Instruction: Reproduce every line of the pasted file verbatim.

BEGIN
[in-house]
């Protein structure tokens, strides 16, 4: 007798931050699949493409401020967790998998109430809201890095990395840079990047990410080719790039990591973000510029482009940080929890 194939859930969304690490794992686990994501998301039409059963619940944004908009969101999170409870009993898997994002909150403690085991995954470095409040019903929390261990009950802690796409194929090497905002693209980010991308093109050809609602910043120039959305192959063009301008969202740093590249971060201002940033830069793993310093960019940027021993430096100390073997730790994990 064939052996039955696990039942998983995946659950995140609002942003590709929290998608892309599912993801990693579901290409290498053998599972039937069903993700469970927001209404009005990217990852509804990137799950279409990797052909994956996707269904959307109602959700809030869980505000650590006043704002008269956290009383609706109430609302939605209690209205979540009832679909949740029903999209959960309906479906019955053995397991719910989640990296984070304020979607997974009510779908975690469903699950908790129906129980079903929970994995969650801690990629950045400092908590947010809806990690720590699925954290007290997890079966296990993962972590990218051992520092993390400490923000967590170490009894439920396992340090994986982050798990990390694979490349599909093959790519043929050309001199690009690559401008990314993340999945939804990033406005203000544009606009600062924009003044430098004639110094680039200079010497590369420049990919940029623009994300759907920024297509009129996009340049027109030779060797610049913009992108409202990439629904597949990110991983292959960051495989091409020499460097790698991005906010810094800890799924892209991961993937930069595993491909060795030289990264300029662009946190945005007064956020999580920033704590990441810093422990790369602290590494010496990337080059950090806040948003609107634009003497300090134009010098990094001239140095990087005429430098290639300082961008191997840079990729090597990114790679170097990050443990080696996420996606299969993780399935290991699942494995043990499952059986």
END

[in-house]
């Protein structure tokens, strides 16, 4: 007798931050699949493409401020967790998998109430809201890095990395840079990047990410080719790039990591973000510029482009940080929890 194939859930969304690490794992686990994501998301039409059963619940944004908009969101999170409870009993898997994002909150403690085991995954470095409040019903929390261990009950802690796409194929090497905002693209980010991308093109050809609602910043120039959305192959063009301008969202740093590249971060201002940033830069793993310093960019940027021993430096100390073997730790994990 064939052996039955696990039942998983995946659950995140609002942003590709929290998608892309599912993801990693579901290409290498053998599972039937069903993700469970927001209404009005990217990852509804990137799950279409990797052909994956996707269904959307109602959700809030869980505000650590006043704002008269956290009383609706109430609302939605209690209205979540009832679909949740029903999209959960309906479906019955053995397991719910989640990296984070304020979607997974009510779908975690469903699950908790129906129980079903929970994995969650801690990629950045400092908590947010809806990690720590699925954290007290997890079966296990993962972590990218051992520092993390400490923000967590170490009894439920396992340090994986982050798990990390694979490349599909093959790519043929050309001199690009690559401008990314993340999945939804990033406005203000544009606009600062924009003044430098004639110094680039200079010497590369420049990919940029623009994300759907920024297509009129996009340049027109030779060797610049913009992108409202990439629904597949990110991983292959960051495989091409020499460097790698991005906010810094800890799924892209991961993937930069595993491909060795030289990264300029662009946190945005007064956020999580920033704590990441810093422990790369602290590494010496990337080059950090806040948003609107634009003497300090134009010098990094001239140095990087005429430098290639300082961008191997840079990729090597990114790679170097990050443990080696996420996606299969993780399935290991699942494995043990499952059986």